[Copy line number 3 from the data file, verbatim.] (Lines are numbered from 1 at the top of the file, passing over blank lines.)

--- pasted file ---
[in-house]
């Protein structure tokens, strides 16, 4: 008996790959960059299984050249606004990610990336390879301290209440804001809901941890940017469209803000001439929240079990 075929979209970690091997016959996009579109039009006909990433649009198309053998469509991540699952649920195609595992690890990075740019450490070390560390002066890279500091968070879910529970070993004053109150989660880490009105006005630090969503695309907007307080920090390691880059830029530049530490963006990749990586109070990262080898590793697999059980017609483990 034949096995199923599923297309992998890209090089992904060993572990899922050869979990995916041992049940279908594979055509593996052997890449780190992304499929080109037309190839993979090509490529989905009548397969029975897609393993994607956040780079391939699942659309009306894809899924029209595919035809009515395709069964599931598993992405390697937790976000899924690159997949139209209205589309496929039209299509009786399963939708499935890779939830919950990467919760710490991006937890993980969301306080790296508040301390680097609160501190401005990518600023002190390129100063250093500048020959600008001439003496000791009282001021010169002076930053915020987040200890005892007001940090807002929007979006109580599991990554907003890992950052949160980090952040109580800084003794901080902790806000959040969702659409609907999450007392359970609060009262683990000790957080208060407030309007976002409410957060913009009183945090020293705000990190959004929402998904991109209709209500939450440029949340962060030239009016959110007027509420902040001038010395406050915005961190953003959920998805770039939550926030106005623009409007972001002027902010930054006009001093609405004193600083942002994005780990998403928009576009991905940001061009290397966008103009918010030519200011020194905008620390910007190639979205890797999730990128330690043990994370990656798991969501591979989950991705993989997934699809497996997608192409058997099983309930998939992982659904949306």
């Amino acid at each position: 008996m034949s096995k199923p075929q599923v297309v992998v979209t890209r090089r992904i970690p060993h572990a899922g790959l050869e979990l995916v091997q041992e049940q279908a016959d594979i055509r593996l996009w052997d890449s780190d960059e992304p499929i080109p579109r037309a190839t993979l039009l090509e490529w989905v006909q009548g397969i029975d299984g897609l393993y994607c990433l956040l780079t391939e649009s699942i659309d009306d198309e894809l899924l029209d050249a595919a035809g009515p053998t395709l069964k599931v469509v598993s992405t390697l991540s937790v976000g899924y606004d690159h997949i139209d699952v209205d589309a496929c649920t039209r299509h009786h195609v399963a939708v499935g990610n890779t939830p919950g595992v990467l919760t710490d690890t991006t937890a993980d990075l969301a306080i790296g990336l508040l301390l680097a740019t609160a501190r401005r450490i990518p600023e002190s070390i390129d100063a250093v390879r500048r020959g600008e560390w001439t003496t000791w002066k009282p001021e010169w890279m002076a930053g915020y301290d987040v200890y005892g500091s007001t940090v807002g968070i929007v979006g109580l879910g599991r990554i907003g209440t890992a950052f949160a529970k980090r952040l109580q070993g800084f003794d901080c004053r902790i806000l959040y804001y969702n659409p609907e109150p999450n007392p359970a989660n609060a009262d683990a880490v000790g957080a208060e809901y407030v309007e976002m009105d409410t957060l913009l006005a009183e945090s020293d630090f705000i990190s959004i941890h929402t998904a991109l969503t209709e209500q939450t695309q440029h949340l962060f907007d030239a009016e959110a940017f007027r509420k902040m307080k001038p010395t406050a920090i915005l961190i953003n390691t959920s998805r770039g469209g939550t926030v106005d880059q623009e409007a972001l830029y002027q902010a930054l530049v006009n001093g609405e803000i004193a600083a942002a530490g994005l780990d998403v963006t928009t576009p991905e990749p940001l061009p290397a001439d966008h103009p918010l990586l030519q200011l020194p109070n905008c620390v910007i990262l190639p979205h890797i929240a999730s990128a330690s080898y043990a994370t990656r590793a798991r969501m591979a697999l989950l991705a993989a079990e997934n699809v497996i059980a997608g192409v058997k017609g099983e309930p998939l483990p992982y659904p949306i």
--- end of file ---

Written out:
């Amino acid at each position: 008996m034949s096995k199923p075929q599923v297309v992998v979209t890209r090089r992904i970690p060993h572990a899922g790959l050869e979990l995916v091997q041992e049940q279908a016959d594979i055509r593996l996009w052997d890449s780190d960059e992304p499929i080109p579109r037309a190839t993979l039009l090509e490529w989905v006909q009548g397969i029975d299984g897609l393993y994607c990433l956040l780079t391939e649009s699942i659309d009306d198309e894809l899924l029209d050249a595919a035809g009515p053998t395709l069964k599931v469509v598993s992405t390697l991540s937790v976000g899924y606004d690159h997949i139209d699952v209205d589309a496929c649920t039209r299509h009786h195609v399963a939708v499935g990610n890779t939830p919950g595992v990467l919760t710490d690890t991006t937890a993980d990075l969301a306080i790296g990336l508040l301390l680097a740019t609160a501190r401005r450490i990518p600023e002190s070390i390129d100063a250093v390879r500048r020959g600008e560390w001439t003496t000791w002066k009282p001021e010169w890279m002076a930053g915020y301290d987040v200890y005892g500091s007001t940090v807002g968070i929007v979006g109580l879910g599991r990554i907003g209440t890992a950052f949160a529970k980090r952040l109580q070993g800084f003794d901080c004053r902790i806000l959040y804001y969702n659409p609907e109150p999450n007392p359970a989660n609060a009262d683990a880490v000790g957080a208060e809901y407030v309007e976002m009105d409410t957060l913009l006005a009183e945090s020293d630090f705000i990190s959004i941890h929402t998904a991109l969503t209709e209500q939450t695309q440029h949340l962060f907007d030239a009016e959110a940017f007027r509420k902040m307080k001038p010395t406050a920090i915005l961190i953003n390691t959920s998805r770039g469209g939550t926030v106005d880059q623009e409007a972001l830029y002027q902010a930054l530049v006009n001093g609405e803000i004193a600083a942002a530490g994005l780990d998403v963006t928009t576009p991905e990749p940001l061009p290397a001439d966008h103009p918010l990586l030519q200011l020194p109070n905008c620390v910007i990262l190639p979205h890797i929240a999730s990128a330690s080898y043990a994370t990656r590793a798991r969501m591979a697999l989950l991705a993989a079990e997934n699809v497996i059980a997608g192409v058997k017609g099983e309930p998939l483990p992982y659904p949306i």